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BS6749 has some great points. First before adding discus you need to have a well cycled tank, no ammonia or nitrites present at all! Doing a water change is a must, I personally would do a 75% water change. How much excel did you add? Discus can handle ferts like Excel but in small doses to acclimate them to it. Discus can't handle any form of water parameter change suddenly. Also add an airstone to the tank and reduce the current caused by the filters as suggested.

I would have to agree that it is most likely that the bottom discus had internal parasites, which can be quite common in discus not purchased from a breeder. I keep prazi pro on hand when I acquire new discus and QT them for 2 weeks min, before adding them to the tank. Unless I know the breeder and know they have been dewormed and QT'd there.

BS6729 has given you excellent advice. You need to do some research on discus before purchasing anymore discus. Good luck and keep us posted how you do.
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Old 09-25-2008, 05:57 AM   #6
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actually, the discus were purchased by the GF as a gift. she knew i was into the idea of 'em, so one day she brought me a bag with three discus. she's pretty upset with the loss of two of them.

i've done the high dose of excel in past to clear out algae and never witnessed any adverse effects.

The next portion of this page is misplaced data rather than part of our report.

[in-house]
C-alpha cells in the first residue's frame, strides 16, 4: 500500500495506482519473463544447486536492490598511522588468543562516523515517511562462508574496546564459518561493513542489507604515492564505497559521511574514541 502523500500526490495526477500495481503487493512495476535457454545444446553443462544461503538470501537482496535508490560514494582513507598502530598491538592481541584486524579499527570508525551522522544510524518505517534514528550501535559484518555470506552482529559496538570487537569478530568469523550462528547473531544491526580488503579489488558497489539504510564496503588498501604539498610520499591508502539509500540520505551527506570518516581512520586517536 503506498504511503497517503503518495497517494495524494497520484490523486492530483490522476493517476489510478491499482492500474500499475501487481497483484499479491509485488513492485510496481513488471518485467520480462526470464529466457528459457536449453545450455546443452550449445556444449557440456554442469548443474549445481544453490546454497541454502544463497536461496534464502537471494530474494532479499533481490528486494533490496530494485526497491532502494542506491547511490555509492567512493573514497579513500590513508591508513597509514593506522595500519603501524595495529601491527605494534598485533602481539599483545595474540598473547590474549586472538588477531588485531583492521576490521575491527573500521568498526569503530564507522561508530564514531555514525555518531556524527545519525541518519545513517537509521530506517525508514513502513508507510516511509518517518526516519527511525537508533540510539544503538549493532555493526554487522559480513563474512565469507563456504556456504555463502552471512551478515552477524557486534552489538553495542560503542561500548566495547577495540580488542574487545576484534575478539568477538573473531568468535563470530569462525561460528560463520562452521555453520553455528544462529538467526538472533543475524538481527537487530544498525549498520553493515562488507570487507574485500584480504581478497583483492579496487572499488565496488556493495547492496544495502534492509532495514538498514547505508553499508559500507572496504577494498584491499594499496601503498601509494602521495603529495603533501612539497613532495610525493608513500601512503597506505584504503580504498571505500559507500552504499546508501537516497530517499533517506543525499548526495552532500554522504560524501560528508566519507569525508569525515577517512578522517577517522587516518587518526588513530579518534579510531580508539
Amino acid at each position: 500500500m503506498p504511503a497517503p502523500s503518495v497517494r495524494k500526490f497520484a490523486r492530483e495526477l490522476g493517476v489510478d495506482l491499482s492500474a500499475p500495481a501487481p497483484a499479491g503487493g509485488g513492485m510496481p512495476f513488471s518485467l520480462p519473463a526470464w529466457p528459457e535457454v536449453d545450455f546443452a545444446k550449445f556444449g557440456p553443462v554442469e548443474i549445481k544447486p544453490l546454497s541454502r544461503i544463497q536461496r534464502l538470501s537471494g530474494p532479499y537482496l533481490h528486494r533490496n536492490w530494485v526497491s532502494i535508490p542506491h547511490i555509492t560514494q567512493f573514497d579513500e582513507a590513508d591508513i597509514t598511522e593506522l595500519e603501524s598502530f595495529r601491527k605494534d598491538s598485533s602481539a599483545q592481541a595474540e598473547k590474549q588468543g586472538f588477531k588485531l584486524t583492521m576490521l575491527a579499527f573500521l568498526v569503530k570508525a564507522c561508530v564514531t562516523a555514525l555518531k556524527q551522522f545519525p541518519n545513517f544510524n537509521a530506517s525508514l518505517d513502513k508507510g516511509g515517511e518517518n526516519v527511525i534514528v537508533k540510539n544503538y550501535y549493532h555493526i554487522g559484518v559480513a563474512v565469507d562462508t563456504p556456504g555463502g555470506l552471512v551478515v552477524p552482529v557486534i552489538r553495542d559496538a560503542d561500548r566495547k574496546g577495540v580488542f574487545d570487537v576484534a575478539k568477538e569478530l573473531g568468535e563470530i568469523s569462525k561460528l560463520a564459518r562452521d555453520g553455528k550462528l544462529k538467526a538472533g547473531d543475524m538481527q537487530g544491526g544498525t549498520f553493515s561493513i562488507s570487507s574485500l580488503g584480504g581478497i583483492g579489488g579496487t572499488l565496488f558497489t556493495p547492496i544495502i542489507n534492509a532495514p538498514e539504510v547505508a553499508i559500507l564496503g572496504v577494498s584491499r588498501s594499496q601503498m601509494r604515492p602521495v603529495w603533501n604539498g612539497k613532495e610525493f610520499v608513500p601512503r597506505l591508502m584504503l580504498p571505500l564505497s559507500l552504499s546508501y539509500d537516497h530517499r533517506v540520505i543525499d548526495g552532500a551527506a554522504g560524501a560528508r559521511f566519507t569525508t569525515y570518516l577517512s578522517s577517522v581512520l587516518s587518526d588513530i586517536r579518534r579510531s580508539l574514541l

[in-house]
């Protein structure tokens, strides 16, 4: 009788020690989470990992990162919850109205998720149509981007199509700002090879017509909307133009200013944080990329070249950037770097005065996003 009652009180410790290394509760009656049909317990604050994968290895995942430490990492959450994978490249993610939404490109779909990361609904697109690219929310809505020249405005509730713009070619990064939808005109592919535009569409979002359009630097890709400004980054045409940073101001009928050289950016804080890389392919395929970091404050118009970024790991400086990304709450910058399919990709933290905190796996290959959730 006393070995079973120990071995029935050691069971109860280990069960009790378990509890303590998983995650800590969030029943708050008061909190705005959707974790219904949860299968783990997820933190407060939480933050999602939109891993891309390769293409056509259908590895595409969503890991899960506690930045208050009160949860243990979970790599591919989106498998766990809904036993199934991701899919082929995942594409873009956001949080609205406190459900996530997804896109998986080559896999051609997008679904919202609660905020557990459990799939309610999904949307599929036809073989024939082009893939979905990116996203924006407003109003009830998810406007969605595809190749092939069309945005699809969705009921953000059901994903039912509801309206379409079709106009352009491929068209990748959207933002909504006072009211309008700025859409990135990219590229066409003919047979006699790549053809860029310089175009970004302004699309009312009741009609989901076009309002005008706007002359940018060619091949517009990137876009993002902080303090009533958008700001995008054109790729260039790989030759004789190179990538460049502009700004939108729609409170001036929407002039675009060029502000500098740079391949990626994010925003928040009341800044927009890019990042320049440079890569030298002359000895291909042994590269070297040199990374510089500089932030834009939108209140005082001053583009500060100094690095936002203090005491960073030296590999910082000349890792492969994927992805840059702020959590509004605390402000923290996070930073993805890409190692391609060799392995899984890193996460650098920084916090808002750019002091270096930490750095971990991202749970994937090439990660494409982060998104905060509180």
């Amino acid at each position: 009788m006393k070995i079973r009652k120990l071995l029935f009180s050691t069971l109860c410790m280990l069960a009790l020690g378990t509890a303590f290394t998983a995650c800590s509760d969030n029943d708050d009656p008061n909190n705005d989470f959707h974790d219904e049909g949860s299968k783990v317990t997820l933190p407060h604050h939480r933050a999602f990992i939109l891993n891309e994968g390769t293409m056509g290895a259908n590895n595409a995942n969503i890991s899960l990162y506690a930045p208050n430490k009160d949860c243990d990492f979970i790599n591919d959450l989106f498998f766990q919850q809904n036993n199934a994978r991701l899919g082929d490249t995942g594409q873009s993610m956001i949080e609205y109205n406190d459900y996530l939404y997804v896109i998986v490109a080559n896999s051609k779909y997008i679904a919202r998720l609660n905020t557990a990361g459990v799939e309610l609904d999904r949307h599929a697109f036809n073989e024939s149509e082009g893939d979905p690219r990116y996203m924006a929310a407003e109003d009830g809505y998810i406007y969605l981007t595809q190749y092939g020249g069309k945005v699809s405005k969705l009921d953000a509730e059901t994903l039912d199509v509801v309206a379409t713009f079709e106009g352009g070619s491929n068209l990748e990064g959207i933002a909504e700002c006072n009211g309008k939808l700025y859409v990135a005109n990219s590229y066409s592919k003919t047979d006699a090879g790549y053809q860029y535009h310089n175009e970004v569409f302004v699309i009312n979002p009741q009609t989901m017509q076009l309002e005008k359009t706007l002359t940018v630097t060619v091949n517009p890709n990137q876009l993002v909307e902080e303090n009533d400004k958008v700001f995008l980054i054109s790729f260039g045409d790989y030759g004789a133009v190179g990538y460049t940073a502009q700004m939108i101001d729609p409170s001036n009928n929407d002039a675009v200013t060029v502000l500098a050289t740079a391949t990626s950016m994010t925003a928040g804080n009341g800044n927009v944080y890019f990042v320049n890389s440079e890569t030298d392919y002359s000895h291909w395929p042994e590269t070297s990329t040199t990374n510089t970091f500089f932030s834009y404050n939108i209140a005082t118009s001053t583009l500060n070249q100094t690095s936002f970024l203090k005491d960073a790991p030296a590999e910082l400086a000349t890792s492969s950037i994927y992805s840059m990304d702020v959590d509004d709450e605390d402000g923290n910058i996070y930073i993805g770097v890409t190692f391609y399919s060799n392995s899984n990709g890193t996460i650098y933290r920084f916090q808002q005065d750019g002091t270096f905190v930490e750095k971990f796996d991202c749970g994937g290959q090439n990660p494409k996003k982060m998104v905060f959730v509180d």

as per the recommendation, i did a huge water change.

i don't understand what's going on with the nitrites. i do partial water changes 1 to 2 times a week. i siphon all fish waste, uneaten food (pretty rare... they're good about finishing everything), and any other particulates that settle on the surface. maybe siphoning deep gravel is unsettling something?

right now, the neither the two surviving discus or my 4 angels are happy. the large one is still breathing rapidly, w/ his mouth constantly open. the big one and two others normally have red eyes, but the eyes have lost all color. they're not moving much. when i fed them, two of them picked at the food; normally, they got nuts during feeding time. as for the discus, the two are constantly hiding. normally, they're always out and about.

with the emaciated discus. i always thought he was picky and as a result didn't eat much. while the others ate anything i gave them and picked everything clean. this one would only eat frozen foods. he was also on the bottom of the pecking order.

i guess on the flipside the killies and the opaline gourami are very active.
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Old 09-25-2008, 10:49 AM   #7